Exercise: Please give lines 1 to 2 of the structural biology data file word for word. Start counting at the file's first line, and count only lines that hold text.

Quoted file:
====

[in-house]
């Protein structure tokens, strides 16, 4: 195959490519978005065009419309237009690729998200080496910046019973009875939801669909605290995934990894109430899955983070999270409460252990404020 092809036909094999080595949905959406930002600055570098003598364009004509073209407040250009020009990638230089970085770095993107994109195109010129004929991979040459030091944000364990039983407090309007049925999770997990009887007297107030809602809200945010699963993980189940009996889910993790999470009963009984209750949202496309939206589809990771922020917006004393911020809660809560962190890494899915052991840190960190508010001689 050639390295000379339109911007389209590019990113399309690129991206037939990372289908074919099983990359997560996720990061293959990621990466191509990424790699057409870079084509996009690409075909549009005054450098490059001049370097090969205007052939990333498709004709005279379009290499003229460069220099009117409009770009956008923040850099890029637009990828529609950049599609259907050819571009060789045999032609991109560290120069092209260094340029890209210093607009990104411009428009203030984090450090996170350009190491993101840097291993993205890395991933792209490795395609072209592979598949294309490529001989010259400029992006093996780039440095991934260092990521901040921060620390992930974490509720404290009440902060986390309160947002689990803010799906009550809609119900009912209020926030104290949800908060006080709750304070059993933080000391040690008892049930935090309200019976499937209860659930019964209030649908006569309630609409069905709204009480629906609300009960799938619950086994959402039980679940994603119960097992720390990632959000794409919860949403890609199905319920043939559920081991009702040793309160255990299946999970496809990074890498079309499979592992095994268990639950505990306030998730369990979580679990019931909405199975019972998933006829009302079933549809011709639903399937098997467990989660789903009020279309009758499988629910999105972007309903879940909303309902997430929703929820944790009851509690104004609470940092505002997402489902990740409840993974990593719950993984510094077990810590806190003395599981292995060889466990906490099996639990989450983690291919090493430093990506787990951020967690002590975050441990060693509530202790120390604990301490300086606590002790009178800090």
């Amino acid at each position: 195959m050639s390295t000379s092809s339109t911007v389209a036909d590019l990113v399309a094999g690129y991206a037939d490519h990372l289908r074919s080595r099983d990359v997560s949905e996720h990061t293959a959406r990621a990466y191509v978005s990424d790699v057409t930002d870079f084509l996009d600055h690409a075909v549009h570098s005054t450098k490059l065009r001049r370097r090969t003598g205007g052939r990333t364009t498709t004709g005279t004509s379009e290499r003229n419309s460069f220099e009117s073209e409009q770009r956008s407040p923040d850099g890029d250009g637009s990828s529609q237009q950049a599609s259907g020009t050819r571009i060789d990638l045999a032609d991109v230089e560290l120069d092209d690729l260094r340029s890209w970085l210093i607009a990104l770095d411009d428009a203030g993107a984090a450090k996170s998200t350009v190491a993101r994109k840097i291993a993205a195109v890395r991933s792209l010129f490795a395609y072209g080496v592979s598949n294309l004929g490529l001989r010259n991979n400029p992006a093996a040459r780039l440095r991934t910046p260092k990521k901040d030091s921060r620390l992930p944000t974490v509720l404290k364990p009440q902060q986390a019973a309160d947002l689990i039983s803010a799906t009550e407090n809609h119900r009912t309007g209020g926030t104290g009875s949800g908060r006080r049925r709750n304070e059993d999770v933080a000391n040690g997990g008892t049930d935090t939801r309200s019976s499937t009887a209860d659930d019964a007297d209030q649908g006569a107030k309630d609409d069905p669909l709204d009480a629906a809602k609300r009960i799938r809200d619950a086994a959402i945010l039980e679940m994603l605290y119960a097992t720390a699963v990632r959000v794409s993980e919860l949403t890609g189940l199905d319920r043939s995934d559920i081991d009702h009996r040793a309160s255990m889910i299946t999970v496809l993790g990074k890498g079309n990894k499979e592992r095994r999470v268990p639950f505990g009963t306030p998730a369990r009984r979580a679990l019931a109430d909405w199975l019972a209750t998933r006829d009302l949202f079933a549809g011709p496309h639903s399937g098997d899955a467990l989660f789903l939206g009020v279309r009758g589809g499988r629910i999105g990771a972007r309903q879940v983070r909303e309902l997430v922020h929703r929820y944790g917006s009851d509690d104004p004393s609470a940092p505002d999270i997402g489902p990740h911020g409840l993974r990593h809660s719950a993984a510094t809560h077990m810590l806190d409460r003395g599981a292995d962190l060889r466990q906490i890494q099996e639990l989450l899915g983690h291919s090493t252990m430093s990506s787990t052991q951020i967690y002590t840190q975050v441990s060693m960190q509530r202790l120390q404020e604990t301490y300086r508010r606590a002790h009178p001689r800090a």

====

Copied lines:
[in-house]
């Protein structure tokens, strides 16, 4: 195959490519978005065009419309237009690729998200080496910046019973009875939801669909605290995934990894109430899955983070999270409460252990404020 092809036909094999080595949905959406930002600055570098003598364009004509073209407040250009020009990638230089970085770095993107994109195109010129004929991979040459030091944000364990039983407090309007049925999770997990009887007297107030809602809200945010699963993980189940009996889910993790999470009963009984209750949202496309939206589809990771922020917006004393911020809660809560962190890494899915052991840190960190508010001689 050639390295000379339109911007389209590019990113399309690129991206037939990372289908074919099983990359997560996720990061293959990621990466191509990424790699057409870079084509996009690409075909549009005054450098490059001049370097090969205007052939990333498709004709005279379009290499003229460069220099009117409009770009956008923040850099890029637009990828529609950049599609259907050819571009060789045999032609991109560290120069092209260094340029890209210093607009990104411009428009203030984090450090996170350009190491993101840097291993993205890395991933792209490795395609072209592979598949294309490529001989010259400029992006093996780039440095991934260092990521901040921060620390992930974490509720404290009440902060986390309160947002689990803010799906009550809609119900009912209020926030104290949800908060006080709750304070059993933080000391040690008892049930935090309200019976499937209860659930019964209030649908006569309630609409069905709204009480629906609300009960799938619950086994959402039980679940994603119960097992720390990632959000794409919860949403890609199905319920043939559920081991009702040793309160255990299946999970496809990074890498079309499979592992095994268990639950505990306030998730369990979580679990019931909405199975019972998933006829009302079933549809011709639903399937098997467990989660789903009020279309009758499988629910999105972007309903879940909303309902997430929703929820944790009851509690104004609470940092505002997402489902990740409840993974990593719950993984510094077990810590806190003395599981292995060889466990906490099996639990989450983690291919090493430093990506787990951020967690002590975050441990060693509530202790120390604990301490300086606590002790009178800090």